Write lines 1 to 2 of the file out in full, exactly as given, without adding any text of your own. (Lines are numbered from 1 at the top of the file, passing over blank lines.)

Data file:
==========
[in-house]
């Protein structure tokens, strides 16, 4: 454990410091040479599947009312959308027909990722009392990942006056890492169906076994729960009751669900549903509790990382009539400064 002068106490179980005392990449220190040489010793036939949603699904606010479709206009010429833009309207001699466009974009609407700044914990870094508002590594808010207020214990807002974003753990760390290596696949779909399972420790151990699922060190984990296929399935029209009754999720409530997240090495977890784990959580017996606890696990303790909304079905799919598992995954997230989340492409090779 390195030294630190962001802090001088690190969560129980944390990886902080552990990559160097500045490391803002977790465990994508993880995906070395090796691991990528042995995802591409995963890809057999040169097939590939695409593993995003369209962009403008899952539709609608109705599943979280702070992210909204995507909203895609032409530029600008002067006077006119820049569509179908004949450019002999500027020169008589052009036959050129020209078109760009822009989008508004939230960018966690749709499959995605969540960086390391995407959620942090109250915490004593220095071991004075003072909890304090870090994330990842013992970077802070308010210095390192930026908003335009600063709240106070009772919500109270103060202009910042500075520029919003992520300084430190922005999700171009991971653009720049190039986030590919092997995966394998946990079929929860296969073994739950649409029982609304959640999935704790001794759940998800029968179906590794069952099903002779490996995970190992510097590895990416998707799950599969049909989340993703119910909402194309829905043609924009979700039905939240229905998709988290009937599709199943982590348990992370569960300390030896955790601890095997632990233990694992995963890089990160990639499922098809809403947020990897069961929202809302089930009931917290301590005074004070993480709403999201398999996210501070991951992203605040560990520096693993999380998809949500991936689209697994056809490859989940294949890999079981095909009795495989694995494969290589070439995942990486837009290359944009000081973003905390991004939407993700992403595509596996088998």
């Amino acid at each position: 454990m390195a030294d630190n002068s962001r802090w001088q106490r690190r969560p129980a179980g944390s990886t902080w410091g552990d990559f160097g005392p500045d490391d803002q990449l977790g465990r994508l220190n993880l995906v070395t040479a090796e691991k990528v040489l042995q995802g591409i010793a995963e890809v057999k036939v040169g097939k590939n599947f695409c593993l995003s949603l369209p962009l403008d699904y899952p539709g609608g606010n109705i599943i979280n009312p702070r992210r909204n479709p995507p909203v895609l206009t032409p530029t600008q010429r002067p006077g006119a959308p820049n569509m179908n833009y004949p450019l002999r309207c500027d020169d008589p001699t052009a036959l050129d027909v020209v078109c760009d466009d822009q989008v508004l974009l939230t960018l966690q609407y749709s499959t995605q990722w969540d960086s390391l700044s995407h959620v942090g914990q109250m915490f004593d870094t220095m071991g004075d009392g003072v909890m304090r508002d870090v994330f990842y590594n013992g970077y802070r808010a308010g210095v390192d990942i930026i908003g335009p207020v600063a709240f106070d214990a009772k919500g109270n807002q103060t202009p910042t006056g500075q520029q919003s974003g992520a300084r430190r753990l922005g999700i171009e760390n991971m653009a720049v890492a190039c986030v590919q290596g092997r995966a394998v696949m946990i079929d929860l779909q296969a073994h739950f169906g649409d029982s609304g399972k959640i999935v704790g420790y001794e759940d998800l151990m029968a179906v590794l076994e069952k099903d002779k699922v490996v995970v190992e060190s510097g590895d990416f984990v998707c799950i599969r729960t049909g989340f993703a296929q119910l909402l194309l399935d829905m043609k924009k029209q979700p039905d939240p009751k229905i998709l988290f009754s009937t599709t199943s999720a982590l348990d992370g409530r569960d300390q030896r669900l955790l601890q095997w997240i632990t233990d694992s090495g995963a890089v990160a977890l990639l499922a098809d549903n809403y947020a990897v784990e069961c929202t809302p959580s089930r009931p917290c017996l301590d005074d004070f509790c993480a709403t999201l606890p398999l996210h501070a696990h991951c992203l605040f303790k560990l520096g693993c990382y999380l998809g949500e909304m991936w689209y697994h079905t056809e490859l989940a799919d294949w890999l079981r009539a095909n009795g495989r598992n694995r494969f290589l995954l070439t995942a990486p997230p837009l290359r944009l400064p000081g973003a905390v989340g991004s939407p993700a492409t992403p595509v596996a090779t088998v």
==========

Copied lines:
[in-house]
């Protein structure tokens, strides 16, 4: 454990410091040479599947009312959308027909990722009392990942006056890492169906076994729960009751669900549903509790990382009539400064 002068106490179980005392990449220190040489010793036939949603699904606010479709206009010429833009309207001699466009974009609407700044914990870094508002590594808010207020214990807002974003753990760390290596696949779909399972420790151990699922060190984990296929399935029209009754999720409530997240090495977890784990959580017996606890696990303790909304079905799919598992995954997230989340492409090779 390195030294630190962001802090001088690190969560129980944390990886902080552990990559160097500045490391803002977790465990994508993880995906070395090796691991990528042995995802591409995963890809057999040169097939590939695409593993995003369209962009403008899952539709609608109705599943979280702070992210909204995507909203895609032409530029600008002067006077006119820049569509179908004949450019002999500027020169008589052009036959050129020209078109760009822009989008508004939230960018966690749709499959995605969540960086390391995407959620942090109250915490004593220095071991004075003072909890304090870090994330990842013992970077802070308010210095390192930026908003335009600063709240106070009772919500109270103060202009910042500075520029919003992520300084430190922005999700171009991971653009720049190039986030590919092997995966394998946990079929929860296969073994739950649409029982609304959640999935704790001794759940998800029968179906590794069952099903002779490996995970190992510097590895990416998707799950599969049909989340993703119910909402194309829905043609924009979700039905939240229905998709988290009937599709199943982590348990992370569960300390030896955790601890095997632990233990694992995963890089990160990639499922098809809403947020990897069961929202809302089930009931917290301590005074004070993480709403999201398999996210501070991951992203605040560990520096693993999380998809949500991936689209697994056809490859989940294949890999079981095909009795495989694995494969290589070439995942990486837009290359944009000081973003905390991004939407993700992403595509596996088998």